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Land management: Key for Malawi’s rural transformation

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By Wisdom Mfune:

PROPOSED MEGA FARMS—Chilima

Continued from last week…

Vice President, Saulos Klaus Chilima, has championed the idea of establishing at least a mega farm in every district. This is plausible, given the nature of land inequality in Malawi. But what exactly does the Vice President mean by a mega farm? What would it constitute? How would it look like and function? What difference does the VP envisage between a mega farm and a large-capital intensive commercial farm? Whichever of the two is envisaged, I hope the mega farms he has in mind are ones that will be able to either absorb or solicit the participation of the majority of the rural people in that enterprise, development of jobs and small industries.

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Malawi has since the 1990s relied on the neo-liberal ideology as a development policy. This ideology has spilled- over into the land reform programme and the country has used the free-market- led agrarian reform principle of ‘willing buyer, willing seller’. In all honesty, neo-liberal policies in Malawi have been ‘copy and paste’ and as a result, the approach has failed to meet official government land redistribution targets and public expectations. Neo-liberal policies give powers to market forces but an appreciation of the country’s economy points to the need for government intervention in land redistribution affairs. Agricultural Development and Marketing Corporation (Admarc) has been the driver of agricultural trade liberalisation on this front but the institution is highly politically compromised or conflicted. In the recent electoral debates, Admarc was brought to the centre stage with the debate being focused on Admarc’s inability to discharge its core function of being a ready market for farm produce from the rural poor farmers. The country therefore needs to seriously consider other ideological considerations that are peculiar to the country’s areas of social importance.

The current ideology is a falsehood and therefore does not respond to the social ills of different groups. The importance of ideology is that it provides guidance and direction to political processes and areas of national development goals as enshrined in the social contract (the constitution- principles of national policy). The newly-elected President has been at the fore front in campaigning for a reforms agenda. Many would concur that the political landscape in Malawi calls for a reforms agenda. Potentially, the President can focus the reforms agenda on clear ideological considerations that build thought leadership, outcome-based performance and management and long term gains.

The second area for consideration and potentially critical is the politics of land. The politics of land in Malawi has ended in power dynamics based on dysfunctional tenure security that marginalises vulnerable groups such as the poor, women and young people. This brings the issue of land rights in communal areas to the fore where people’s experience points to a system of land rights which is in disarray. As a result of this, the process has produced different winners and losers, the process placed and dis-placed people differently with differing outcomes. An intelligent although provocative question arises: what role has or can the private sector play in land redistribution? This question becomes the more pressing given that the country’s power structure is dominated by an almost undisputed political elite. Many governments in the past have promised land redistribution to the land hungry so that they can use it for settlement or productive uses such as agricultural activities but the promise still remains empty. The private sector could perhaps do more. If the Land Act is to materialise, unequal power dynamics based on class, gender or tribe will only make the Total Management Land Area (TLMA) an ineffective instrument for a quick, efficient and successful land reform programme.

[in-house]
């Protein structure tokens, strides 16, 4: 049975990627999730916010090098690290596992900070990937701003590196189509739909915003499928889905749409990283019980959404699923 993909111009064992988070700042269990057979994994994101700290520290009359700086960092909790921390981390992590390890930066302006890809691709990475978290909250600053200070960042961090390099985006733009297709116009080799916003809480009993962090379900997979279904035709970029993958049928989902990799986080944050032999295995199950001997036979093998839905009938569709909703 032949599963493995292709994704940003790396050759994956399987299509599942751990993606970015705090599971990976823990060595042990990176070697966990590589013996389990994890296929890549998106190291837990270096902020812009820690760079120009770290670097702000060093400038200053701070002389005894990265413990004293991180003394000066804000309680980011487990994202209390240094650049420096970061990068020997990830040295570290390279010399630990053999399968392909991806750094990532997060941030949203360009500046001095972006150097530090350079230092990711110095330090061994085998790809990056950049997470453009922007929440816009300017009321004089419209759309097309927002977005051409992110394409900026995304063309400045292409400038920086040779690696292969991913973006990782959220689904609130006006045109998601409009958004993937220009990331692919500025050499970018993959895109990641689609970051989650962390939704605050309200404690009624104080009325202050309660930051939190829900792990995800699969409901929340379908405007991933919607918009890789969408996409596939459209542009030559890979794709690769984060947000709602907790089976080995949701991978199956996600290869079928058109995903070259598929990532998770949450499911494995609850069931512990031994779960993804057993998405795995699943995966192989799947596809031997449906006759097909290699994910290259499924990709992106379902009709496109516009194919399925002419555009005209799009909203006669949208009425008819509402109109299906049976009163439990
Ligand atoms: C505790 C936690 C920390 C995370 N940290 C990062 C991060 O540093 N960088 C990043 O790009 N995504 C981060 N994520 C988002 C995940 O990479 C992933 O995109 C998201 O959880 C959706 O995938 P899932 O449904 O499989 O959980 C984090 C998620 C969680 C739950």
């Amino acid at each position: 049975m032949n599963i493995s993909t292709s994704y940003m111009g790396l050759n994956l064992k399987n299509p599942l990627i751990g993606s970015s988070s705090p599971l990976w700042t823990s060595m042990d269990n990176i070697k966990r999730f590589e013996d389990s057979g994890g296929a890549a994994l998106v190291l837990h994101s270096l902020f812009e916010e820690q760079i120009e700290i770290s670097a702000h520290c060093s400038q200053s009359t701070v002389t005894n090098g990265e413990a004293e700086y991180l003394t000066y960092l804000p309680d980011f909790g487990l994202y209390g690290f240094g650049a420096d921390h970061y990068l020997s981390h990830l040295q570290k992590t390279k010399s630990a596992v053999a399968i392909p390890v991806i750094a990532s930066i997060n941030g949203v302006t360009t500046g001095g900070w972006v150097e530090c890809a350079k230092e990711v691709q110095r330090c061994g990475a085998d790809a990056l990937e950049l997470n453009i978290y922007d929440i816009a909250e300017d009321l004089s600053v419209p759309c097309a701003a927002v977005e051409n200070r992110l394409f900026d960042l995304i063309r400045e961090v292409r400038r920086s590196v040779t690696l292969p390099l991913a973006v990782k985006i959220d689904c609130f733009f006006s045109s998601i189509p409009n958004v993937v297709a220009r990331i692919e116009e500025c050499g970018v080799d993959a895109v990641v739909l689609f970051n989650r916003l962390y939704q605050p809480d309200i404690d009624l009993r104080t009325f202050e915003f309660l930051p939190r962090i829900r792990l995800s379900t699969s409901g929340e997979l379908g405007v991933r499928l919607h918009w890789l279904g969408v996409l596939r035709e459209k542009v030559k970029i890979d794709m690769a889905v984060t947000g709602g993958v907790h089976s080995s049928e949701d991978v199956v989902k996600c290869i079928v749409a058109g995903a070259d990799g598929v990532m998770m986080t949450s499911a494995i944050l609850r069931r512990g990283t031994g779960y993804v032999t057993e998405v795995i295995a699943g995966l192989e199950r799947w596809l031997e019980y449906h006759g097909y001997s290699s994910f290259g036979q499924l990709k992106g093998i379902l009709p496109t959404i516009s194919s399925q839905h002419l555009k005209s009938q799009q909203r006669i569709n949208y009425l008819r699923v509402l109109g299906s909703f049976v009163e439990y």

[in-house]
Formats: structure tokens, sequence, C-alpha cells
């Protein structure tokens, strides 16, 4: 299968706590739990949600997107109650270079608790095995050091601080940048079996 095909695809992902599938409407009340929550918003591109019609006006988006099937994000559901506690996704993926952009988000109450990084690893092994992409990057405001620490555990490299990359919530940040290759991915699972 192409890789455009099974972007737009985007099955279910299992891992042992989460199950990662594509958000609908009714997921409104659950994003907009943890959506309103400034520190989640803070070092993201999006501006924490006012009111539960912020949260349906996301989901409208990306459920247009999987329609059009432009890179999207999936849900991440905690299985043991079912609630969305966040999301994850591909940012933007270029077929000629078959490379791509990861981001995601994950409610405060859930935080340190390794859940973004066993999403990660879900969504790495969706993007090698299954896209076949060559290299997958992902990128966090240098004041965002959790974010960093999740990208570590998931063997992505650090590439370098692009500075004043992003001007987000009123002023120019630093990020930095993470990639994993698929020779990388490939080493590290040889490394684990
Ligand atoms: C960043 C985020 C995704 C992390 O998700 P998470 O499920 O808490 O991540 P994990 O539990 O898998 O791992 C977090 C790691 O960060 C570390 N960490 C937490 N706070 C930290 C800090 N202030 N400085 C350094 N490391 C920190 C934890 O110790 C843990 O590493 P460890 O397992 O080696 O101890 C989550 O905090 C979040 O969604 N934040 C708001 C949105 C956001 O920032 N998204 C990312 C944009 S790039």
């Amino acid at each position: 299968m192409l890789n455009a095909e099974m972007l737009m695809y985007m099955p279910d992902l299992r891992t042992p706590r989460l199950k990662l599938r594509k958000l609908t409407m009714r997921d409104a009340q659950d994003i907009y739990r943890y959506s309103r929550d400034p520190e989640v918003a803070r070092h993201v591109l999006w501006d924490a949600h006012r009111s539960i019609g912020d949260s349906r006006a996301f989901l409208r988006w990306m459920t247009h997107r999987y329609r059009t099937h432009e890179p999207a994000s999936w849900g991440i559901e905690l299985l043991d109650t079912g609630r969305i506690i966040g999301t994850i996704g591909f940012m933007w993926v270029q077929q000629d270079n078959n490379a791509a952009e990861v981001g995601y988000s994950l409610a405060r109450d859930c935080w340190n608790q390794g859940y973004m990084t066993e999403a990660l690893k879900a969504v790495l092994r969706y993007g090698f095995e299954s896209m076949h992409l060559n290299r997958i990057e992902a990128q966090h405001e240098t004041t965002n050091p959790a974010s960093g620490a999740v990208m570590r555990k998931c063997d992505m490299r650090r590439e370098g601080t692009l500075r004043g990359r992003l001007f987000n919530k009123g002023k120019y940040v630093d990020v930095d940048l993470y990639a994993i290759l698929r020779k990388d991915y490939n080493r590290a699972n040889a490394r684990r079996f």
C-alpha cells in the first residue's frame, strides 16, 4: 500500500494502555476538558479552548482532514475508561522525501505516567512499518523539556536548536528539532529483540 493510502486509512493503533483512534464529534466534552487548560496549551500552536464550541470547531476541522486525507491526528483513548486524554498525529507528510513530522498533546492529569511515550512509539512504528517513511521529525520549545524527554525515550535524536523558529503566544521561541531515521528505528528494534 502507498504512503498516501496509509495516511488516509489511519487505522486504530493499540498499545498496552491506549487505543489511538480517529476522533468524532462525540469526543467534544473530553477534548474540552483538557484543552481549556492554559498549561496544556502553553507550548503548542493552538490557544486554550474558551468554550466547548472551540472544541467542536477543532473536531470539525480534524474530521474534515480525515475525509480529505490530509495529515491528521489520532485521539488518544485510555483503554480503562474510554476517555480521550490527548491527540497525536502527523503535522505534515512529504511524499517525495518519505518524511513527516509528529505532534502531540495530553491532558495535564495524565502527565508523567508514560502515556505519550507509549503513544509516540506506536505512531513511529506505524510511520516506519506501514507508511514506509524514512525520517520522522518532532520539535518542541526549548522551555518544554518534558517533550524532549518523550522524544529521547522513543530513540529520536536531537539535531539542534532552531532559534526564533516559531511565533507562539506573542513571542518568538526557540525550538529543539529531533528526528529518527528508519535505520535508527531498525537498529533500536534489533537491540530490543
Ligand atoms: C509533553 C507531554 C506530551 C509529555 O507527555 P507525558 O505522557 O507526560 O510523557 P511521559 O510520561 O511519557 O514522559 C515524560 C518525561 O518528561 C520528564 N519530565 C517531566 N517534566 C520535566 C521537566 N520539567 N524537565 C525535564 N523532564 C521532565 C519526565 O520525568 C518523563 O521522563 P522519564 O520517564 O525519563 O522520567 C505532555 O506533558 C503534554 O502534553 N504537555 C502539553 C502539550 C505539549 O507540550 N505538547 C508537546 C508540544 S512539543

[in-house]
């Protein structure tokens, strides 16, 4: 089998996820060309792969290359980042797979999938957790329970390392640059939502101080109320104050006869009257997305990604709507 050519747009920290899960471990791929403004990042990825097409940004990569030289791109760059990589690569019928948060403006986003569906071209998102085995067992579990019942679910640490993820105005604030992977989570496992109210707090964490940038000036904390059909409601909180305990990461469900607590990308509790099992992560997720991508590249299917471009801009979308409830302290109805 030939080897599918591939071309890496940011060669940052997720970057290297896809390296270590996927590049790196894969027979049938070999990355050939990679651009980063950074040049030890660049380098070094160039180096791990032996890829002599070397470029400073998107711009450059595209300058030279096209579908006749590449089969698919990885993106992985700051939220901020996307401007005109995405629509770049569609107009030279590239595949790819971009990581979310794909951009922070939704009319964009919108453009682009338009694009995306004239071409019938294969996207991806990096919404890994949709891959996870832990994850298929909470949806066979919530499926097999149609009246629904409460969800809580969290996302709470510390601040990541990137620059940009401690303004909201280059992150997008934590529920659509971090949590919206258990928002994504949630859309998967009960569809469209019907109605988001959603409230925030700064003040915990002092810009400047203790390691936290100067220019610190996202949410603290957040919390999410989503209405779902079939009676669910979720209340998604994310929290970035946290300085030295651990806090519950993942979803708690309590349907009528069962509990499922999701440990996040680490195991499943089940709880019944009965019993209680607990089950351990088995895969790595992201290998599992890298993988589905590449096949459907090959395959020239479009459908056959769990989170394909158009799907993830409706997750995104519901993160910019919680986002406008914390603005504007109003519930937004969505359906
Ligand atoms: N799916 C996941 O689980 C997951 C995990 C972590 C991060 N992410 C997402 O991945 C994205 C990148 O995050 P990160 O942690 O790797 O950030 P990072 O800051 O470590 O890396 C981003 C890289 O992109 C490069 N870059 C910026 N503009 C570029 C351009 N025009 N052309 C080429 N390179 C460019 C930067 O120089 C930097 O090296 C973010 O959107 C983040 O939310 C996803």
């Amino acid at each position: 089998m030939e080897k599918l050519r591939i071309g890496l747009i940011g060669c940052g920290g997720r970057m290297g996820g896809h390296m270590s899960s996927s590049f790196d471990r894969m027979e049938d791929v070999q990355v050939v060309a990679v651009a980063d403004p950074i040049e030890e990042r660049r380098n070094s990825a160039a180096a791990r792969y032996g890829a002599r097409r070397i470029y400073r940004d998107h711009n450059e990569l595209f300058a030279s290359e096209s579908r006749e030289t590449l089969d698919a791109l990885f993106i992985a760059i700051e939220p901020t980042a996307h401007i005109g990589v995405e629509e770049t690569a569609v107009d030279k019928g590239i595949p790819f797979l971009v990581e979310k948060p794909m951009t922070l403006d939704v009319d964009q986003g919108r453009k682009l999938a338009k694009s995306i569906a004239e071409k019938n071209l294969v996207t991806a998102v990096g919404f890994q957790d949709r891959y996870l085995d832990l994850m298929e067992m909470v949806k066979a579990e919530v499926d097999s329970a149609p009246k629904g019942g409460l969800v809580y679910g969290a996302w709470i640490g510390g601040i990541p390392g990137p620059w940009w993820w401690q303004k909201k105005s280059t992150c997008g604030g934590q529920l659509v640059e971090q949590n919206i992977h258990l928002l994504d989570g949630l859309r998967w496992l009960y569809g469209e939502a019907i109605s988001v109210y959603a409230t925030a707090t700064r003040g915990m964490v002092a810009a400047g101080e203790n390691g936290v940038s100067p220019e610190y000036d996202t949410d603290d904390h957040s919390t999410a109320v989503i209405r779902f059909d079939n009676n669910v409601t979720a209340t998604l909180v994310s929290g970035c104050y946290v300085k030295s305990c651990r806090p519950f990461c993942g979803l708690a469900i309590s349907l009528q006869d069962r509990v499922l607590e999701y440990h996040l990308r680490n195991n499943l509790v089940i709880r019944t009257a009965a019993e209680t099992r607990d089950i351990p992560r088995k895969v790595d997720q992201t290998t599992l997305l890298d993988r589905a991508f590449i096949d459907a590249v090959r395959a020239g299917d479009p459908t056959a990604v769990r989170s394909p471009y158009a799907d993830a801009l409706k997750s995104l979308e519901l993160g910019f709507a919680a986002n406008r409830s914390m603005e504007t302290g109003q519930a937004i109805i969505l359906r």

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The last area that the land reform programme needs to consider is developmental provisions that focus on post-settlement support services and coordination. Here the local government is potentially best suited for this role. Land reform should not just be seen as an end in itself but as a means to an end. Therefore, the purpose of land reform should be improved (economic) livelihoods that are sustainable. This would help with the transformation of the rural economy which would in turn contribute to the wider economy.

In essence, what these three pillars (ideology, politics and developmental provisions) can help with is to put Malawi on a developmental growth path which is neither just rhetoric or by default but deliberate and conscious. In this way, the TLMA needs to be tight in its methodology as a vehicle for rural development in Malawi. So far, politicians have dwelt too much on how rural dwellers should focus on agriculture whereas a matter of fact rights to the land on which to work remain insecure. All this has implications for food production and food security. Unless or until land reform in Malawi does take into account ideology, the politics of land and developmental provisions that focus on post-land acquisition support services and coordination, joblessness, poverty and inequality are likely to persist given that the majority of people in our country rely on land- based activities. The impact of the Land Act 2016 and the TLMA remains to be seen given that at present there has been no comprehensive assessment of the performance so far of the 2016 Land Act.

Wisdom Mfune is a Doctor of Philosophy (Ph. D) student in Development Studies- University of Pretoria, South Africa.

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